Rise of the Undead in the City of Oaks


A chilly breeze blew through Moore Square in Raleigh, the City of Oaks. The sun was setting, the fall leaves rustling. From bars and restaurants that line the square came the sounds of laughter, and conversation.


Suddenly, there were sounds of shuffling, and groaning, of lifeless legs dragging along the sidewalk. My son and I, in the middle of the square, near the giant acorn that gets dropped every new year’s day, found ourselves suddenly surrounded. On every side we saw pasty faces, entrails exposed, undead creatures thirsting for fresh blood and brains. We were, of course, amidst this year’s Raleigh Zombie Walk.


A couple of years ago I witnessed my first zombie lurch, in Durham, my then two year old and wife in tow. It was a great show of the macabre, full of rotting flesh, dangling limbs, and the gnawing of dismembered hands. Wanting to see what our fair capital could conjure up, this year we drove out to Raleigh.


The Raleigh zombie lurch is a pretty well attended occurrence, as we discovered–zombies, zombie hunters, paparazzi, and spectators all descended at the appointed time, gathering into a moaning, shuffling mass of animated corpses. Led by ghoulish bagpipers, the zombies and their entourage then shuffled their way on a complex route that eventually led to warmer venues with alcoholic beverages to bring a little life back into that cold flesh.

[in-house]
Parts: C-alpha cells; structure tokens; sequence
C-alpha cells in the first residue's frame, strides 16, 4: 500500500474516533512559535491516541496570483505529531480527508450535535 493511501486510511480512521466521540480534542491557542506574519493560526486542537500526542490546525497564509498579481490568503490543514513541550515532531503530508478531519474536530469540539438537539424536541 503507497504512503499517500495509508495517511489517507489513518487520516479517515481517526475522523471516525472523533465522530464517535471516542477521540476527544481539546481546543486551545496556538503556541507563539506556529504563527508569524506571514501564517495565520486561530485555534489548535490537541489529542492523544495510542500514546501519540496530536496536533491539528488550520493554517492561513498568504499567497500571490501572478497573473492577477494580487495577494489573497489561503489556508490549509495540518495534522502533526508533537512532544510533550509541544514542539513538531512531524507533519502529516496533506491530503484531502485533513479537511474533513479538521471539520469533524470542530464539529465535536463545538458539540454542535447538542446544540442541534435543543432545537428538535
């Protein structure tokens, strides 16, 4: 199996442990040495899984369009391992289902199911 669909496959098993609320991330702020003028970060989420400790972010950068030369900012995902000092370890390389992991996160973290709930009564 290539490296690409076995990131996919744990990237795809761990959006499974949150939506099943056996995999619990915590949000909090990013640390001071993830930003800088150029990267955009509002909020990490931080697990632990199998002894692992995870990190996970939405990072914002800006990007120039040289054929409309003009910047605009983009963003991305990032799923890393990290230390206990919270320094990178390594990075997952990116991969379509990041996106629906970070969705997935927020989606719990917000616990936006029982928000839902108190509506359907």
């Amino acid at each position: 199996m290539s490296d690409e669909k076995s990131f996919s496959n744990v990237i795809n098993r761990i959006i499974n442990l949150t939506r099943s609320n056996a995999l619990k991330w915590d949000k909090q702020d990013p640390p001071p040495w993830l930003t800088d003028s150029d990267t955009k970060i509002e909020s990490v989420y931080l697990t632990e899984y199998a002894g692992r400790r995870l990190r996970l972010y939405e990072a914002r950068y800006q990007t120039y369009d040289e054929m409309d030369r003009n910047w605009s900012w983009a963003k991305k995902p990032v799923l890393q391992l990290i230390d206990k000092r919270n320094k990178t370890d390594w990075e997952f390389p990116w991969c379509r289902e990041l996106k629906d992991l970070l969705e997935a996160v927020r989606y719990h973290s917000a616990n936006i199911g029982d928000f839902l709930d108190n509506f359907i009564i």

While there was no shortage of theatrics at the Raleigh zombie lurch, I found myself somewhat underwhelmed. A big reason for this was the late start of the lurch. Attendees were told to show up at the square at 7:00pm, and then the walk would start shortly thereafter. On these increasingly shorter fall days, that meant that it was already past sundown before the lurch even started, which in turn meant that it was very difficult to see all the hard work that the zombies had put into falling apart. I get that zombies and their ilk are scarier in the dark, but one of the great features of the Durham lurch was that you actually got to see the zombies, and experience the full force of their decomposition, their complete hunger for human brains, their dreadful empty eyes and blood-stained chins.


As a photographer, of course, I greatly prefer the beautiful pre-sunset golden light, with its long, ominous shadows and opportunities to really show off scarlet blood against the patina of decaying flesh. The Durham lurch was just so, featuring ideal light with which to frame the damned. Yes, night is scarier, but zombies are pretty scary any time. Ever seen Dawn or Day of the Dead?


Beyond the time, I found the Raleigh zombies a bit too quick, a bit too coordinated, and a bit too able in the operation of complex electronic devices. The costumes were great, but it is the overall presentation and theatrics that make or break a lurch.


Those critiques aside, anytime you get a bunch of likeminded and creative folks together to do something as creative as staging a zombie invasion, you are bound to have a lot of fun and see a good show. I particularly enjoyed watching the zombies as they shuffled by the capitol, and as they crowded around busy restaurant windows, clambering to get the tasty people within.


If you missed the Raleigh zombie walk this year and are hoping to catch some undead fun, you are in luck! There are a couple of things going on today in the Triangle (that I know of). In Raleigh, there is the Day of the Dead Fun Run, and in Durham, our lurch launches in a parking lot near Central Park at 6:10pm. I unfortunately won’t be able to attend either event, but I hope you’ll check ’em out, even though another Halloween is in the books–they are great fun!








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